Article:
I then finished my pediatric scoliosis and adult spine fellowship and chief residency training and started on faculty at Duke, doing complex spine reconstructions.  Every day I went to work and put in 20+ pedicle screws, rods, cross-links, bone graft, ALIF spacers, anterior hardware  --- all to reconstruct people who were in sad shape.  But I have to admit, I had absolutely NO IDEA how much the implants cost.  "That was someone else's job," I guess I thought.  Once again, I just need to think about the patient.

After 7 years in practice, though, I wasn't completely happy with the hardware that I was using, and started to look for another implant company and type of hardware.  At that point, I felt convicted that I needed to learn about the costs of the implants.  BOY WAS I SHOCKED!!  The pedicle screws were way over $1000 each, and some of the interbody spacers were several thousand dollars!  Biologics like bone morphogenic protein could be $5000 or more per patient.  Wow.  This was an eye opener.  As I researched it further, including talking to people who had experience machining titanium screws, etc I learned that the actual cost to manufacture a pedicle screw could be down around $30, making the $1000+ dollar/screw number appear quite high even for medical.

So, after doing all my research and finalizing my choice for my next spine hardware system, I had a thought:  why couldn't I, the surgeon, tell the vendor(s) what price I was willing to spend for each screw, rod, cap, cross-link, etc.?  They obviously wanted my business, since I put in a lot of spinal hardware each year.  To my pleasant surprise, after the vendors got over the initial shock of a surgeon asking for a set lower price, I was able to get the system I wanted for less than HALF the price they were selling it to other surgeons, and less than HALF the price I was paying for my old system!!  Now that is a WIN, WIN.  The instrument vendor could still make a very reasonable profit, but the patient and hospital could save money, with the hospital/health system then able to use those savings to help pay for the parts of the Duke Health System that always lost money -- clinics in poor neighborhoods, uninsured patient care and the like.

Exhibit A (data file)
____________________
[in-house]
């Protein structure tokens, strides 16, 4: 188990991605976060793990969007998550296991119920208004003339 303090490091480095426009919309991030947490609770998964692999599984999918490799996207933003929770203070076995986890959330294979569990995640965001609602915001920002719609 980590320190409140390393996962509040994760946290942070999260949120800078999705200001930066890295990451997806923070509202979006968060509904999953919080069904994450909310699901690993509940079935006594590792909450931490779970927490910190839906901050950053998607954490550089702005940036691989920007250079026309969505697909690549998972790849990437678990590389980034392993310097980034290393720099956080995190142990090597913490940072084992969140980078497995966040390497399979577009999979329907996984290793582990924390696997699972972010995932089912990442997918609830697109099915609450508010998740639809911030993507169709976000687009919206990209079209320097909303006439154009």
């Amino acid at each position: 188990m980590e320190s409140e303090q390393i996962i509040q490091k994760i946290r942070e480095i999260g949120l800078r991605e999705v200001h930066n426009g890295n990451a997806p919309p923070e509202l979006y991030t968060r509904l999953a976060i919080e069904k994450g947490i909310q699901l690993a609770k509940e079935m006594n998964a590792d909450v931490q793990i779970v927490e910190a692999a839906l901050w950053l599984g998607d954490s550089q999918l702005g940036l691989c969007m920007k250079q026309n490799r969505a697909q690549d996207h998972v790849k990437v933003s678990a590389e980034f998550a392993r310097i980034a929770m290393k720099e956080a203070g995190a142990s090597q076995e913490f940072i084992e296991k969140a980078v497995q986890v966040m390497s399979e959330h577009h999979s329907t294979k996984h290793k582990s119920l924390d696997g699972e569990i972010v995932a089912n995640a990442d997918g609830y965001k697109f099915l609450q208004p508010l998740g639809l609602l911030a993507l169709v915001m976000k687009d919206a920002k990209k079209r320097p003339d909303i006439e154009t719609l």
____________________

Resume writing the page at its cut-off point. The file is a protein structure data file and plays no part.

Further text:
For 7 years I used that instrumentation system, and every day I went to work in the operating room I knew that my stewardship efforts were translating into real dollars saved for the system as a whole.

Five years ago I went through this same decision-making process again, and found an even BETTER system for the complex surgeries I perform, and lo and behold was able to cut the cost down ANOTHER 30%!!"  Over the last 5 years since I made that switch, we have very good data that this change helps save Duke Health System $2 million per year, below the "Matrix" fixed costs negotiated for all of the other spinal instrumentation vendors that want to work at Duke.  $2 million savings per year x 5 years is $10 million dollars saved thus far.  JUST THINK ABOUT HOW MANY SAVED NURSING JOBS THAT COULD BE?  WHY GO CRAZY TRIMMING  A HALF A DAY ON LENGTH OF STAY, BUT DO NOTHING TO CURB THIS COST?  This $10 million savings over 5 years is just with one surgeon willing to just ASK his potential vendor for a set price, as the steward who actually makes the decision about what implant gets used for his or her patients.  All of this savings comes from one surgeon telling the vendor he wished to use that he was not willing to agree to use the instrumentation unless the pedicle screws cost $325 or less.

Now the question is ... where do we go from here?  As Chairman of the Adult Deformity Committee for the Scoliosis Research Society (SRS.ORG), I have brought up this whole issue of stewardship and sustainability up to our Adult Deformity Committee, our President, Dr. Steve Glassman, and the entire SRS Cabinet this fall.  We have actually gotten great support for doing further research and possible interventions in this area.  My idea here is not to hurt one particular area of business.  Instead, I'd like to see us form a collective alliance among surgeons, hospitals, vendors, payors, employers and patients to actually have us all "TIGHTEN OUR BELTS" in order to create a sustainable, affordable future for our kids and grand-kids, driving out waste, and moving toward a LEAN system.